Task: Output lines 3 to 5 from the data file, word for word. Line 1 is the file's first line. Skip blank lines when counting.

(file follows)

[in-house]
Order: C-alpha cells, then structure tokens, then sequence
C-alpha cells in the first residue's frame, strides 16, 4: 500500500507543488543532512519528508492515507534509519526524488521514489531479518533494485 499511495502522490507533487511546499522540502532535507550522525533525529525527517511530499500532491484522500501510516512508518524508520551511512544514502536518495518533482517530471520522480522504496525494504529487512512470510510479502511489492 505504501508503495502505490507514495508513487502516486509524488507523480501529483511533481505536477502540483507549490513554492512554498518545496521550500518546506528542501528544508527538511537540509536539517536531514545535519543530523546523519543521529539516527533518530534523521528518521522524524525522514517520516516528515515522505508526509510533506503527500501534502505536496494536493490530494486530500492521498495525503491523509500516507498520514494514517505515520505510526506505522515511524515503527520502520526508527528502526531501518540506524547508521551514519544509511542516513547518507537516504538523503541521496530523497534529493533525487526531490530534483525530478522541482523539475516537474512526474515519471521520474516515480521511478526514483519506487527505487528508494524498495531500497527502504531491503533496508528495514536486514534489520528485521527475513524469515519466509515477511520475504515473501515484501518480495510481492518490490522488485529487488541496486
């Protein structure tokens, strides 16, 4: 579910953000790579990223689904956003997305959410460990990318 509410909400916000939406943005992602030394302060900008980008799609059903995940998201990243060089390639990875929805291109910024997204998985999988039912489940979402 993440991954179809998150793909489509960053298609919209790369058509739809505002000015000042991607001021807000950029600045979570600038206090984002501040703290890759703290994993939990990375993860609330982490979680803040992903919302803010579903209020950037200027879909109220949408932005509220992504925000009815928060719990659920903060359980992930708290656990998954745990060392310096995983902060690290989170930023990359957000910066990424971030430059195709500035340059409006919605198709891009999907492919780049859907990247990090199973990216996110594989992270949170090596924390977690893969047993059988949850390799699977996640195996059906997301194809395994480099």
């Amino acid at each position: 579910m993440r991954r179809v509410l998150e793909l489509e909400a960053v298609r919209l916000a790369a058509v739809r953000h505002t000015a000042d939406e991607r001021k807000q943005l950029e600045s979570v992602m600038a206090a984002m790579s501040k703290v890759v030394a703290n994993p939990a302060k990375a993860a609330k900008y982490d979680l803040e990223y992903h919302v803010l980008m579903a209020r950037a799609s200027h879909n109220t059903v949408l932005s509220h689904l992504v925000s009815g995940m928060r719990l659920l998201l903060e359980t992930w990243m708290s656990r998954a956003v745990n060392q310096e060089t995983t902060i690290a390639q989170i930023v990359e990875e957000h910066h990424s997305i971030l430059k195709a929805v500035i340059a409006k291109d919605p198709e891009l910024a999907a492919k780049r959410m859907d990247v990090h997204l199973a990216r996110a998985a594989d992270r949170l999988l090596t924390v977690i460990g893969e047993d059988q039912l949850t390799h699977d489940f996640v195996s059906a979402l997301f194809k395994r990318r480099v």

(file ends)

C-alpha cells in the first residue's frame, strides 16, 4: 500500500507543488543532512519528508492515507534509519526524488521514489531479518533494485 499511495502522490507533487511546499522540502532535507550522525533525529525527517511530499500532491484522500501510516512508518524508520551511512544514502536518495518533482517530471520522480522504496525494504529487512512470510510479502511489492 505504501508503495502505490507514495508513487502516486509524488507523480501529483511533481505536477502540483507549490513554492512554498518545496521550500518546506528542501528544508527538511537540509536539517536531514545535519543530523546523519543521529539516527533518530534523521528518521522524524525522514517520516516528515515522505508526509510533506503527500501534502505536496494536493490530494486530500492521498495525503491523509500516507498520514494514517505515520505510526506505522515511524515503527520502520526508527528502526531501518540506524547508521551514519544509511542516513547518507537516504538523503541521496530523497534529493533525487526531490530534483525530478522541482523539475516537474512526474515519471521520474516515480521511478526514483519506487527505487528508494524498495531500497527502504531491503533496508528495514536486514534489520528485521527475513524469515519466509515477511520475504515473501515484501518480495510481492518490490522488485529487488541496486
């Protein structure tokens, strides 16, 4: 579910953000790579990223689904956003997305959410460990990318 509410909400916000939406943005992602030394302060900008980008799609059903995940998201990243060089390639990875929805291109910024997204998985999988039912489940979402 993440991954179809998150793909489509960053298609919209790369058509739809505002000015000042991607001021807000950029600045979570600038206090984002501040703290890759703290994993939990990375993860609330982490979680803040992903919302803010579903209020950037200027879909109220949408932005509220992504925000009815928060719990659920903060359980992930708290656990998954745990060392310096995983902060690290989170930023990359957000910066990424971030430059195709500035340059409006919605198709891009999907492919780049859907990247990090199973990216996110594989992270949170090596924390977690893969047993059988949850390799699977996640195996059906997301194809395994480099």
């Amino acid at each position: 579910m993440r991954r179809v509410l998150e793909l489509e909400a960053v298609r919209l916000a790369a058509v739809r953000h505002t000015a000042d939406e991607r001021k807000q943005l950029e600045s979570v992602m600038a206090a984002m790579s501040k703290v890759v030394a703290n994993p939990a302060k990375a993860a609330k900008y982490d979680l803040e990223y992903h919302v803010l980008m579903a209020r950037a799609s200027h879909n109220t059903v949408l932005s509220h689904l992504v925000s009815g995940m928060r719990l659920l998201l903060e359980t992930w990243m708290s656990r998954a956003v745990n060392q310096e060089t995983t902060i690290a390639q989170i930023v990359e990875e957000h910066h990424s997305i971030l430059k195709a929805v500035i340059a409006k291109d919605p198709e891009l910024a999907a492919k780049r959410m859907d990247v990090h997204l199973a990216r996110a998985a594989d992270r949170l999988l090596t924390v977690i460990g893969e047993d059988q039912l949850t390799h699977d489940f996640v195996s059906a979402l997301f194809k395994r990318r480099v």